From tonyforbes@ltkz.demon.co.uk Sat Dec 7 06:53:39 1996
Date: Fri, 6 Dec 1996 17:29:06 -0500
From: Tony Forbes
To: NMBRTHRY@LISTSERV.NODAK.EDU
Subject: Large prime triplets
Large Prime Triplets
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Tony Forbes
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On 4 December 1996 I found the triplet of 1083-digit primes
(1) 437850590*(2^3567 - 2^1189) - 6*2^1189 - 5,
437850590*(2^3567 - 2^1189) - 6*2^1189 - 1,
437850590*(2^3567 - 2^1189) - 6*2^1189 + 1.
I believe this to be the largest known prime triplet and, according to
Chris Caldwell's Titanic Primes database, it seems to be the only known
example where the individual primes have more than a thousand decimal
digits each. In [1, 2] I reported a triplet of 1041-digit probable (but
unproven) primes.
Of related interest, Warut Roonguthai [3] has found prime quadruplets p,
p+2, p+6, p+8 of 500 decimal digits and Harvey Dubner [4] discovered two
Carmichael numbers of the form (6k+1)*(12k+1)*(18k+1), where each factor
is a prime of either 1024 or 1025 decimal digits.
The numbers we consider have the form
(2) m*(2^(3*n) - 2^n) - 6*2^n + e, e = -5, -1, 1,
where 0 < m < 2^31 and where n = +/-1 (mod 6) is such that 2^n + 1 is
completely factorized into primes.
For primality proofs we apply Theorems 7 and 19 of [5]. Write
N = m*(2^(3*n) - 2^n) - 6*2^n.
When e = +/-1, we need to at least partially factorize N. Let N = F*R,
where F is completely factorized into primes, 2|F, R > 1, gcd(F, R) = 1
and p|R implies p >= B. Define r and s by
R = 2*F*s + r 0 < r < 2*F for e = 1,
R = 2*F*s + r -F < r < F for e = -1.
In order to make Theorems 7 and 19 work, the preliminary conditions we
have to satisfy are
(3) N + e < (B*F + e)*(2*F^2 + e*(|r| - B)*F + 1),
and
(4) either s = 0 or r^2 - 8*e*s is not a square.
The factors 2^n and 3 supply nearly, but usually not quite, all of the
primes required to produce a sufficiently large F. We hope to find a few
small primes p|N, p > 3. But if there are not enough small factors, we
have to establish a suitable B by trial division. Provided (4) holds and
n is not too small, we can always find a B < m/27 < 2^31/27, so the
method is usually quite feasible.
Similar considerations apply to N - 5. We have N - 6 = (2^n +
1)*(m*2^n(2^n - 1) - 6), we apply [5, Theorem 19], and most of the prime
factors of N - 6 come from 2^n + 1.
In our particular case, N = 437850590*(2^3567 - 2^1189) - 6*2^1189 is
divisible by 2^1191*3^2*7^2 and we can set B = 11. On the other hand, N
- 6 is divisible by (2^1189 + 1)*2*17 and (N - 6)/(2^1189 + 1) has no
prime factors p, 17 < p < 3389. The Cunningham tables provide the
complete factorization of 2^1189 + 1.
To find (1) I first prepared a list of m's which had been sieved by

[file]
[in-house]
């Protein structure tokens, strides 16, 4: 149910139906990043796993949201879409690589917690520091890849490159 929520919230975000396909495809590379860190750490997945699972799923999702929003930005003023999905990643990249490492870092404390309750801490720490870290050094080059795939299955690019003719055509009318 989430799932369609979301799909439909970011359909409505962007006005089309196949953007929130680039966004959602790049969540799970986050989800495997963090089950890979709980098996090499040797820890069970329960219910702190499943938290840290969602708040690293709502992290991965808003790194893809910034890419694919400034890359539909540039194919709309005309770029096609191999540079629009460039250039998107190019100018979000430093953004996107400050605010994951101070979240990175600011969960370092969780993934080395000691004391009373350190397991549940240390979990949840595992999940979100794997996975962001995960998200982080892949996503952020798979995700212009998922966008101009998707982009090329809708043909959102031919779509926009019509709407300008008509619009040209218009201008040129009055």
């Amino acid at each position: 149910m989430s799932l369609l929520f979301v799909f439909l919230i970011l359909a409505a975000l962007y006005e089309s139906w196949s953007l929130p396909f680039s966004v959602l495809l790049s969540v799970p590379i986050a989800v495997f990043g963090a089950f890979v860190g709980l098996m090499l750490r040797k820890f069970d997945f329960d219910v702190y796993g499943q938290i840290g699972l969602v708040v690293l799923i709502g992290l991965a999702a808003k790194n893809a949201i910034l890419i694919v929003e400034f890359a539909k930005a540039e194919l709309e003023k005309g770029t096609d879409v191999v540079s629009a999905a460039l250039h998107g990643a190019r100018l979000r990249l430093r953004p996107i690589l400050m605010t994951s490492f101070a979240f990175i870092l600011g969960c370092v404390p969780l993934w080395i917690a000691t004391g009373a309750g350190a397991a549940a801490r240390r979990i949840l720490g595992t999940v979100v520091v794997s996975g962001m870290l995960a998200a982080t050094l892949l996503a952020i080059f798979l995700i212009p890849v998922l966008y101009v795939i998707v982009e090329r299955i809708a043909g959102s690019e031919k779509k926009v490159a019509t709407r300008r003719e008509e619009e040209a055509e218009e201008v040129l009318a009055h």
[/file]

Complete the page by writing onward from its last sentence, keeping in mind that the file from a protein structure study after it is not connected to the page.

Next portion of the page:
primes up to 2^31 - 1. Then the N - 1 forms were tested for probable
primality using the Fermat test 2^(N-1) = 1 (mod N-1). Reduction modulo
N - 1 is very fast because we can take advantage of the special form of
N - 1 and avoid the need for long division. The performance of the
Fermat test is therefore dominated by the squaring algorithm. Here we
chop the number up into 60-bit digits, zero-pad to 128 digits and use an
all-integer discrete Fourier transform modulo 2^128 + 1.
The Fermat test on a 120 MHz Pentium takes about 3.7 seconds for each
number. For comparison, the test takes about 21.2 seconds using the
school method of squaring together with long division for the
reductions.
The computer also found an additional 38 pairs of twin primes
m*(2^(3567) - 2^1189) - 6*2^1189 +/- 1. These have all been verified and
will be posted to the Titanic Primes database. The most difficult case
was m=428142099, e = -1. Here, N has no small prime factors other than 2
and 3, N/(3*2^1189) is composite, and we need B = 11892869 to satisfy
(3).
I wish to thank A.O.L. Atkin for showing me a general method (of which
(2) is a special case) for devising patterns of three or four numbers
such that the primality of each number can be readily established.
I would also like to thank Harvey Dubner for providing independent
verification of the primes (1).
References
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[1] Tony Forbes, "1041-digit [probable] prime triplet", M500, 145 (July
1995), 19.
[2] Tony Forbes, "A small collection of prime k-tuplets", Number Theory
mailing list, January 16, 1996.
[3] Warut Roonguthai, "Large prime quadruplets", Number Theory mailing
list, September 16, 1996.
[4] Harvey Dubner, "Carmichael number record", Number Theory mailing
list, May 1, 1996.
[5] John Brillhart, D. H. Lehmer and J. L. Selfridge, "New primality
criteria and factorizations of 2^m +/- 1", Math. Comp, 29 (1975), 620-
647.
--
Tony